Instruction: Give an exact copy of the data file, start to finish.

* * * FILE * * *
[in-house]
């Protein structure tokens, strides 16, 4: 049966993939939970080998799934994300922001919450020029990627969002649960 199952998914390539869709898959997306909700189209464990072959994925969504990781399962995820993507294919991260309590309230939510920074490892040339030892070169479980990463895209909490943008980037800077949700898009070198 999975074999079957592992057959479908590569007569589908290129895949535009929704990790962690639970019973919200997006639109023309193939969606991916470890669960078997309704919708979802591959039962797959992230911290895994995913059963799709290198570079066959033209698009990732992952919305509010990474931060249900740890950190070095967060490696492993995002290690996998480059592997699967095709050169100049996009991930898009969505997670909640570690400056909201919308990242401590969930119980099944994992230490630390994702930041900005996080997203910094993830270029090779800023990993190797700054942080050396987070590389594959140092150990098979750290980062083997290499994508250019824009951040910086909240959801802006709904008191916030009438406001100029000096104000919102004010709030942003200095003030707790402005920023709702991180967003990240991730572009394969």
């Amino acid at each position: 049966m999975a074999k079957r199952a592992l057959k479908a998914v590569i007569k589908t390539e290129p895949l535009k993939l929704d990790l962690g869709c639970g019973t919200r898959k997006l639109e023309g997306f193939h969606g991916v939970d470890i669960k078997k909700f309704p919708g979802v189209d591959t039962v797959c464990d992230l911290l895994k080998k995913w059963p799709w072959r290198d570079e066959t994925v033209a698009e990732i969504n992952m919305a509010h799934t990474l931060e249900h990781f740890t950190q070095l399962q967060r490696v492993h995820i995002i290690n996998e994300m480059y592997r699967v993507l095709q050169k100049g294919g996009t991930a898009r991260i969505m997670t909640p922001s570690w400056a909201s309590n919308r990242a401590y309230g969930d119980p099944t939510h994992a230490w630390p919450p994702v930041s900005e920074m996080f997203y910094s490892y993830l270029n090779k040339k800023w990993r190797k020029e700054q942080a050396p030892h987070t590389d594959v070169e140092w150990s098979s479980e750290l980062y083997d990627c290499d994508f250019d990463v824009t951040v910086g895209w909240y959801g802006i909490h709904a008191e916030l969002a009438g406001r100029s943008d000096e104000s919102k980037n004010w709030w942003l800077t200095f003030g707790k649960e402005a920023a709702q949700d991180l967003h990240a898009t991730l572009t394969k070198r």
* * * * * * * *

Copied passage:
[in-house]
């Protein structure tokens, strides 16, 4: 049966993939939970080998799934994300922001919450020029990627969002649960 199952998914390539869709898959997306909700189209464990072959994925969504990781399962995820993507294919991260309590309230939510920074490892040339030892070169479980990463895209909490943008980037800077949700898009070198 999975074999079957592992057959479908590569007569589908290129895949535009929704990790962690639970019973919200997006639109023309193939969606991916470890669960078997309704919708979802591959039962797959992230911290895994995913059963799709290198570079066959033209698009990732992952919305509010990474931060249900740890950190070095967060490696492993995002290690996998480059592997699967095709050169100049996009991930898009969505997670909640570690400056909201919308990242401590969930119980099944994992230490630390994702930041900005996080997203910094993830270029090779800023990993190797700054942080050396987070590389594959140092150990098979750290980062083997290499994508250019824009951040910086909240959801802006709904008191916030009438406001100029000096104000919102004010709030942003200095003030707790402005920023709702991180967003990240991730572009394969």
């Amino acid at each position: 049966m999975a074999k079957r199952a592992l057959k479908a998914v590569i007569k589908t390539e290129p895949l535009k993939l929704d990790l962690g869709c639970g019973t919200r898959k997006l639109e023309g997306f193939h969606g991916v939970d470890i669960k078997k909700f309704p919708g979802v189209d591959t039962v797959c464990d992230l911290l895994k080998k995913w059963p799709w072959r290198d570079e066959t994925v033209a698009e990732i969504n992952m919305a509010h799934t990474l931060e249900h990781f740890t950190q070095l399962q967060r490696v492993h995820i995002i290690n996998e994300m480059y592997r699967v993507l095709q050169k100049g294919g996009t991930a898009r991260i969505m997670t909640p922001s570690w400056a909201s309590n919308r990242a401590y309230g969930d119980p099944t939510h994992a230490w630390p919450p994702v930041s900005e920074m996080f997203y910094s490892y993830l270029n090779k040339k800023w990993r190797k020029e700054q942080a050396p030892h987070t590389d594959v070169e140092w150990s098979s479980e750290l980062y083997d990627c290499d994508f250019d990463v824009t951040v910086g895209w909240y959801g802006i909490h709904a008191e916030l969002a009438g406001r100029s943008d000096e104000s919102k980037n004010w709030w942003l800077t200095f003030g707790k649960e402005a920023a709702q949700d991180l967003h990240a898009t991730l572009t394969k070198r």